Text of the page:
These insights may not be groundbreaking, but what they do clarify is that these attitudes and approaches to giving sit in contrast to the approach needed to tackle and shift the biggest problems in society. The often intangible or non-linear outcomes of a program, working to transform the rights as well as economic outcomes for female farmers across India, for example, are not as popular with private philanthropists who prefer to see short-term improvements in a particular group for the money they are investing. There are also cultural norms and practices, particularly with Global South philanthropists, where staying closer to home is seen as the right approach to giving. Among philanthropists from the Global South, 92 percent give to their own country or locality and, in many cases, philanthropy is not practiced via a giving vehicle but given directly to extended families and communities. Given the needs are so great in their own countries, it is difficult to justify funding elsewhere.
For those working in international development, this is hugely challenging as systems change initiatives need funders willing to invest long-term and to trust in the effectiveness of the team and organization, even when it does not yield results straight away.
Understanding the journey of a systems-change funder
What our research helped us to understand better is the evolution of a “systems change” philanthropist. We mapped their journey which showed how experience, attitudes towards giving, and different values and approaches shape how philanthropists give. It is also worth noting that increasingly we are seeing younger philanthropists and self-made entrepreneurs taking risks with their giving, meaning some subvert the journey and dive into systems-change work earlier in their philanthropy career.
Now we know this gap exists, what can grantmakers and collaboratives do to support philanthropists as they evolve their giving over time? Co-Impact is on its own journey to strengthening work in this area and below are some key learnings we have to share with the field:
Collective intelligence is a motivator: Understanding where an individual is in their philanthropic journey is an important starting point as pooled funding necessitates that a donor relinquishes some degree of control and many may not be ready for this. However, the opportunity to learn together with others, as well as the impact and leverage collaborative philanthropy can have, is a strong motivation for many. For those of us who create environments for philanthropic change to happen, it’s about opening up opportunities for collaboration to happen and supporting those who wish to learn more in their philanthropic journey.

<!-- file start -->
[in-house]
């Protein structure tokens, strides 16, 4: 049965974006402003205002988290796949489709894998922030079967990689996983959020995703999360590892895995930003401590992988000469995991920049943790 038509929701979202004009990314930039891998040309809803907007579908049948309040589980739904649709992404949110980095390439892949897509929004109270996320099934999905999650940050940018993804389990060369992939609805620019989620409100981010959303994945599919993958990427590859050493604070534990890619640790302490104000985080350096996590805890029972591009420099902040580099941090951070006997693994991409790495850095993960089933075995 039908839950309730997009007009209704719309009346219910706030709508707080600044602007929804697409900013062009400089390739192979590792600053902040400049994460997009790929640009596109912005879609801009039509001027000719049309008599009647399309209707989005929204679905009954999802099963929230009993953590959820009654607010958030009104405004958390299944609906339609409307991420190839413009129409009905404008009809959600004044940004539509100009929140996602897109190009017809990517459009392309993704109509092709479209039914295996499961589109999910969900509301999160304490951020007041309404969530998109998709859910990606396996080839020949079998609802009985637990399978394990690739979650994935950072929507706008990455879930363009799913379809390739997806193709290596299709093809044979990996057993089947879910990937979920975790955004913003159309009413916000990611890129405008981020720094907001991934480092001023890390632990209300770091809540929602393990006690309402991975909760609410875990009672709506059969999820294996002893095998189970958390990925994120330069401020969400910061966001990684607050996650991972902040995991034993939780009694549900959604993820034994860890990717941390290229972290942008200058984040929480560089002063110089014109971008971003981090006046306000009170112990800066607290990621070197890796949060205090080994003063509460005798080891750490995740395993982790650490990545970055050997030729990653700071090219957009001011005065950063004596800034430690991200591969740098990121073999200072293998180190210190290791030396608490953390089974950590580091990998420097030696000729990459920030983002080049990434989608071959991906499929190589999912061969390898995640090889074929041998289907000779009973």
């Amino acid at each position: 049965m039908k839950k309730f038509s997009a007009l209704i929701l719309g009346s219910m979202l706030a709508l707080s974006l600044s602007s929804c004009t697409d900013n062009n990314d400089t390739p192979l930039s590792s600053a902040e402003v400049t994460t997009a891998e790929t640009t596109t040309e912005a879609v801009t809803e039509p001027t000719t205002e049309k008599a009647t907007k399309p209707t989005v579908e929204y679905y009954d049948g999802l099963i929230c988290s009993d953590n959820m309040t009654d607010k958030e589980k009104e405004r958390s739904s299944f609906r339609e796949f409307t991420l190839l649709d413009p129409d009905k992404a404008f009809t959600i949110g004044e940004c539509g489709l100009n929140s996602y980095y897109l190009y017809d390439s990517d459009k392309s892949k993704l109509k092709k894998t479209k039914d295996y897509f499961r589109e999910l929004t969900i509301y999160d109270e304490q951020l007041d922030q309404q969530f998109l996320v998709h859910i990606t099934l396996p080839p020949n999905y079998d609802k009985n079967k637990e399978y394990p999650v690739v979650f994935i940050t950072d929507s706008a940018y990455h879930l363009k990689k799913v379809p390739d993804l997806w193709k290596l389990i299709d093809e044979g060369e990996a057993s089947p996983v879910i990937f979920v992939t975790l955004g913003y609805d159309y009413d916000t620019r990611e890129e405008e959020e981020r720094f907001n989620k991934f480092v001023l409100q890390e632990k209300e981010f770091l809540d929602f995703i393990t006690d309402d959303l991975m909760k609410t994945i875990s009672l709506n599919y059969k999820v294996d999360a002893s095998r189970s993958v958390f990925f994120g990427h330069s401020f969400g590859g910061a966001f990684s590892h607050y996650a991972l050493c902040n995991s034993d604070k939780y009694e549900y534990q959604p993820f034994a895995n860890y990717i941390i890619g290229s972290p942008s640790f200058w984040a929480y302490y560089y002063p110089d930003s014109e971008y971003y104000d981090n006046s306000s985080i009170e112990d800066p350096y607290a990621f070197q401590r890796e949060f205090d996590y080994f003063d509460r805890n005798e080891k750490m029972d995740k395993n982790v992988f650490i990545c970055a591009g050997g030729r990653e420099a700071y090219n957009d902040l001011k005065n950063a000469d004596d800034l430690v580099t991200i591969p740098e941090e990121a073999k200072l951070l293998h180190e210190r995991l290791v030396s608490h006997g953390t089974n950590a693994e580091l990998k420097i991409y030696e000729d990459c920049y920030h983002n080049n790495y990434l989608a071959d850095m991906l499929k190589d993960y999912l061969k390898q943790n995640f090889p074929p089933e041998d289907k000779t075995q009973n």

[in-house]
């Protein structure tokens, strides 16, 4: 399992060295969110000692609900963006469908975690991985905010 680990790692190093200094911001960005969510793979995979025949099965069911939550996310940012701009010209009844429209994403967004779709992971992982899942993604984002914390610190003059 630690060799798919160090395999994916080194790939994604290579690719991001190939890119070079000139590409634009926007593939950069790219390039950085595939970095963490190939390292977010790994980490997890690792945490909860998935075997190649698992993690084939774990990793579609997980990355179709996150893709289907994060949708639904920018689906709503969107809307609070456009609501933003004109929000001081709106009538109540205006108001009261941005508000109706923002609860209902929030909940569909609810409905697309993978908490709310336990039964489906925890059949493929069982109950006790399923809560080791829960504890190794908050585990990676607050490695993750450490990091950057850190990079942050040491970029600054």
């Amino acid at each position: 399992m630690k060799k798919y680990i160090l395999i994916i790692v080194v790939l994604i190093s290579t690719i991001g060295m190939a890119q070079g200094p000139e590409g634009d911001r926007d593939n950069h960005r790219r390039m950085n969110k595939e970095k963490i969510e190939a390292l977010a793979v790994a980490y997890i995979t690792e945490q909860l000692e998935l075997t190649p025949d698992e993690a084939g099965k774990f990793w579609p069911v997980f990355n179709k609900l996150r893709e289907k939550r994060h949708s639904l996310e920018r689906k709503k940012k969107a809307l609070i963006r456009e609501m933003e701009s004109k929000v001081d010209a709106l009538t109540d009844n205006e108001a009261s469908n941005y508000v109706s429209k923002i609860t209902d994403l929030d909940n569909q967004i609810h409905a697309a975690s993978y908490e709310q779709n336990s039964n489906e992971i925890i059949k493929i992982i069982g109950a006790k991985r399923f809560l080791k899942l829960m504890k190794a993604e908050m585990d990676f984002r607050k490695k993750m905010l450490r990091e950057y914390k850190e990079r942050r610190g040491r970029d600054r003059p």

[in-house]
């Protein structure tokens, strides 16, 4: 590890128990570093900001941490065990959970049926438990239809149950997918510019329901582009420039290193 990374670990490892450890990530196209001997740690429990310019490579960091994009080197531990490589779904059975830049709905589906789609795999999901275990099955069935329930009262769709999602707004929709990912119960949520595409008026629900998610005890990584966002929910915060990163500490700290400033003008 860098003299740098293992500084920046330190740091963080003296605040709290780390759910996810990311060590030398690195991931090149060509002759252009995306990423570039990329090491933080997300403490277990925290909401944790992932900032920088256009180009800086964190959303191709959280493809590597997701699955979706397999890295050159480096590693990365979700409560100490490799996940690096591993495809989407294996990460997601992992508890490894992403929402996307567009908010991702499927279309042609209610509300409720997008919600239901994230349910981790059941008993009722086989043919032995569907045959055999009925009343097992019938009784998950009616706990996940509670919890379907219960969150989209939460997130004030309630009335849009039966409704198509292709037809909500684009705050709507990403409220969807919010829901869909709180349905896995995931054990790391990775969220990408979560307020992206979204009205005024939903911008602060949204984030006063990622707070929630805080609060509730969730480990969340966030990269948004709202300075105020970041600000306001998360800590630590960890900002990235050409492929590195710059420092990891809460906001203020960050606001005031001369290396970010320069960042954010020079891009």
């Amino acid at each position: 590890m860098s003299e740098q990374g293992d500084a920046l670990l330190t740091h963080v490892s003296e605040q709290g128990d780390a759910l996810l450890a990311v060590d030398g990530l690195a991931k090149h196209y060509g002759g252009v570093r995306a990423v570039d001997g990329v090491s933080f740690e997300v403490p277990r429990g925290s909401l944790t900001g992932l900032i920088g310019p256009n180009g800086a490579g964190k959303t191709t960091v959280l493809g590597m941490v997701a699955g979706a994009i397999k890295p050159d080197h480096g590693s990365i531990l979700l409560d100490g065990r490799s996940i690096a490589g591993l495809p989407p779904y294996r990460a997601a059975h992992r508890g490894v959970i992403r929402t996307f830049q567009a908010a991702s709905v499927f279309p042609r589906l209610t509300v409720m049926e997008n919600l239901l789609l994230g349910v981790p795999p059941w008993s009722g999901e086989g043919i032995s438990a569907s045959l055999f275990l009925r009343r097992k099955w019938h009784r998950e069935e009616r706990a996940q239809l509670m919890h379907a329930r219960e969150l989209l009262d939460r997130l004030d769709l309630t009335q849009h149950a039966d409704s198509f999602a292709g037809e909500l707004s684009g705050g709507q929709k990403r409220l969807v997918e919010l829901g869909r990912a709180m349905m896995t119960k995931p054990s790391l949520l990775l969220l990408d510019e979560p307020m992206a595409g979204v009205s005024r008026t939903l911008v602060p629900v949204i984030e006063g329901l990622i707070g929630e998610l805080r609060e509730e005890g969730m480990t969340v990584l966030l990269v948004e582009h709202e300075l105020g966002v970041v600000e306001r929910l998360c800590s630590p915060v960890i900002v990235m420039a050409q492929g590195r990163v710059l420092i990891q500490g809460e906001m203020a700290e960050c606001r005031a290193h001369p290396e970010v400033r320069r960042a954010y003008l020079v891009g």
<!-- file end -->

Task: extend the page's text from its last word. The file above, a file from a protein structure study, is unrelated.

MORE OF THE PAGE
Transparency on roles and responsibilities is key: We also acknowledge that giving at a significant level means many philanthropists need to feel a degree of ownership over the initiative. To do so in a way that also addresses the historical power disparity between donor and recipient can be challenging. We’ve approached this by ensuring there is transparency on the roles and responsibilities of the different partners in the collaborative, and a willingness to engage as thought partners.
Issues matter for engagement: And finally, the language used with funders is also vital to its success. The term “systems-change funding” in itself is not the most enticing or exciting term so it’s necessary that systems-change work is tied back to key issues in order to engage funders, both old and new alike. Education, economic empowerment, women’s rights – these are all issues a vast majority of funders are passionate about and by tying it back to these, we move beyond the slightly jargony-feel of ”systems change” to how it can make an impact in the world.
Learning to transform the funding system
As the wealth of those at the top continues to grow and those at the bottom continues to sink, there is a growing moral imperative to give in longer-term and flexible ways in order to see bigger and more sustainable impact at a transformative level. We are hopeful that sharing our learnings will contribute to transforming the funding system itself and help us collectively rethink and redesign the way social change efforts are supported.